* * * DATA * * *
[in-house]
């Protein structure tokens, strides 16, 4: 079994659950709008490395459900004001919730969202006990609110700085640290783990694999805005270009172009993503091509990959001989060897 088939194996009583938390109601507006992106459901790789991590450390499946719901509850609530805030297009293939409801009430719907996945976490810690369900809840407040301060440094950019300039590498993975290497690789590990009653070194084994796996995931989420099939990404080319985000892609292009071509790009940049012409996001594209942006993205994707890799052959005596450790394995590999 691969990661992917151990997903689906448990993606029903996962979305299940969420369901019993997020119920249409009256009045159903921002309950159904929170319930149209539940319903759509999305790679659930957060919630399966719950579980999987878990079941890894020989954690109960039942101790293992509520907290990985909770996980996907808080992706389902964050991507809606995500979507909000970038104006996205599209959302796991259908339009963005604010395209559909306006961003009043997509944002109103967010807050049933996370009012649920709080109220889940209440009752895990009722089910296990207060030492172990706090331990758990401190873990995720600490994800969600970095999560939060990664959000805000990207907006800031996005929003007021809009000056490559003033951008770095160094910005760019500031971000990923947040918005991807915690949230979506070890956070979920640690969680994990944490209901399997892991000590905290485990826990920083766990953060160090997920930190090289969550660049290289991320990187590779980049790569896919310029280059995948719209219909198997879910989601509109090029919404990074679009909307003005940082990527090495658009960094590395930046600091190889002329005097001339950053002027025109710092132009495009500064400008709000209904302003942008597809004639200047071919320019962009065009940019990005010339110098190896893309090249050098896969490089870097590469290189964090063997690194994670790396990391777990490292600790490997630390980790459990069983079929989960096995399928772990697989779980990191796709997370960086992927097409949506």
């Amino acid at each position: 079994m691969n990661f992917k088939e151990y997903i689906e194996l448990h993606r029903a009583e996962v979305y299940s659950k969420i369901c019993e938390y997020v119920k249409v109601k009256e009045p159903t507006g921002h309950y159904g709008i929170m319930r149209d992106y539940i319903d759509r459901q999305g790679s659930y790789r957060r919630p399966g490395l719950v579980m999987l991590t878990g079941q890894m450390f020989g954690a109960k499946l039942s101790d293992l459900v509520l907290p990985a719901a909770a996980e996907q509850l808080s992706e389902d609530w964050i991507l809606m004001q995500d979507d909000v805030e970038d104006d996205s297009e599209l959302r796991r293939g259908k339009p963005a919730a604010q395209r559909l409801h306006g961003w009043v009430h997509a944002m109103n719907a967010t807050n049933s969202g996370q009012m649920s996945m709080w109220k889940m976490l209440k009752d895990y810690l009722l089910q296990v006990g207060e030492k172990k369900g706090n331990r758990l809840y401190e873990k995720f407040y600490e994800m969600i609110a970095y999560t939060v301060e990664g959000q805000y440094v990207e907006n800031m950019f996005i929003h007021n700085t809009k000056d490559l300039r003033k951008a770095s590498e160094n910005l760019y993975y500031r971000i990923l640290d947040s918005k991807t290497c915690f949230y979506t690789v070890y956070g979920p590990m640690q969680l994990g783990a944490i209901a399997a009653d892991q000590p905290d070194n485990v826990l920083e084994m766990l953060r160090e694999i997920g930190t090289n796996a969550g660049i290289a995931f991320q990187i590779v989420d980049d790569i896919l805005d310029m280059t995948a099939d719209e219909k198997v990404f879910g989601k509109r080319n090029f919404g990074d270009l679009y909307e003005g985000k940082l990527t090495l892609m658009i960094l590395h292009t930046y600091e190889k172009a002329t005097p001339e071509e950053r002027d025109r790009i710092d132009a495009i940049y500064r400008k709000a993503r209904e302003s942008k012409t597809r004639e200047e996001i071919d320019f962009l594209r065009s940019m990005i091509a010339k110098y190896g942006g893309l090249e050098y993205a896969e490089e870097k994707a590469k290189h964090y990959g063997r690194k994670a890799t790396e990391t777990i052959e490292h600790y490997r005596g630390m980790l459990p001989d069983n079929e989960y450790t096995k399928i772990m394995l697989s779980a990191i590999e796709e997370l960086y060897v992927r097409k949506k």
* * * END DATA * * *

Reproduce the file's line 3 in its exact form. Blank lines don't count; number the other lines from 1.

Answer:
């Amino acid at each position: 079994m691969n990661f992917k088939e151990y997903i689906e194996l448990h993606r029903a009583e996962v979305y299940s659950k969420i369901c019993e938390y997020v119920k249409v109601k009256e009045p159903t507006g921002h309950y159904g709008i929170m319930r149209d992106y539940i319903d759509r459901q999305g790679s659930y790789r957060r919630p399966g490395l719950v579980m999987l991590t878990g079941q890894m450390f020989g954690a109960k499946l039942s101790d293992l459900v509520l907290p990985a719901a909770a996980e996907q509850l808080s992706e389902d609530w964050i991507l809606m004001q995500d979507d909000v805030e970038d104006d996205s297009e599209l959302r796991r293939g259908k339009p963005a919730a604010q395209r559909l409801h306006g961003w009043v009430h997509a944002m109103n719907a967010t807050n049933s969202g996370q009012m649920s996945m709080w109220k889940m976490l209440k009752d895990y810690l009722l089910q296990v006990g207060e030492k172990k369900g706090n331990r758990l809840y401190e873990k995720f407040y600490e994800m969600i609110a970095y999560t939060v301060e990664g959000q805000y440094v990207e907006n800031m950019f996005i929003h007021n700085t809009k000056d490559l300039r003033k951008a770095s590498e160094n910005l760019y993975y500031r971000i990923l640290d947040s918005k991807t290497c915690f949230y979506t690789v070890y956070g979920p590990m640690q969680l994990g783990a944490i209901a399997a009653d892991q000590p905290d070194n485990v826990l920083e084994m766990l953060r160090e694999i997920g930190t090289n796996a969550g660049i290289a995931f991320q990187i590779v989420d980049d790569i896919l805005d310029m280059t995948a099939d719209e219909k198997v990404f879910g989601k509109r080319n090029f919404g990074d270009l679009y909307e003005g985000k940082l990527t090495l892609m658009i960094l590395h292009t930046y600091e190889k172009a002329t005097p001339e071509e950053r002027d025109r790009i710092d132009a495009i940049y500064r400008k709000a993503r209904e302003s942008k012409t597809r004639e200047e996001i071919d320019f962009l594209r065009s940019m990005i091509a010339k110098y190896g942006g893309l090249e050098y993205a896969e490089e870097k994707a590469k290189h964090y990959g063997r690194k994670a890799t790396e990391t777990i052959e490292h600790y490997r005596g630390m980790l459990p001989d069983n079929e989960y450790t096995k399928i772990m394995l697989s779980a990191i590999e796709e997370l960086y060897v992927r097409k949506k």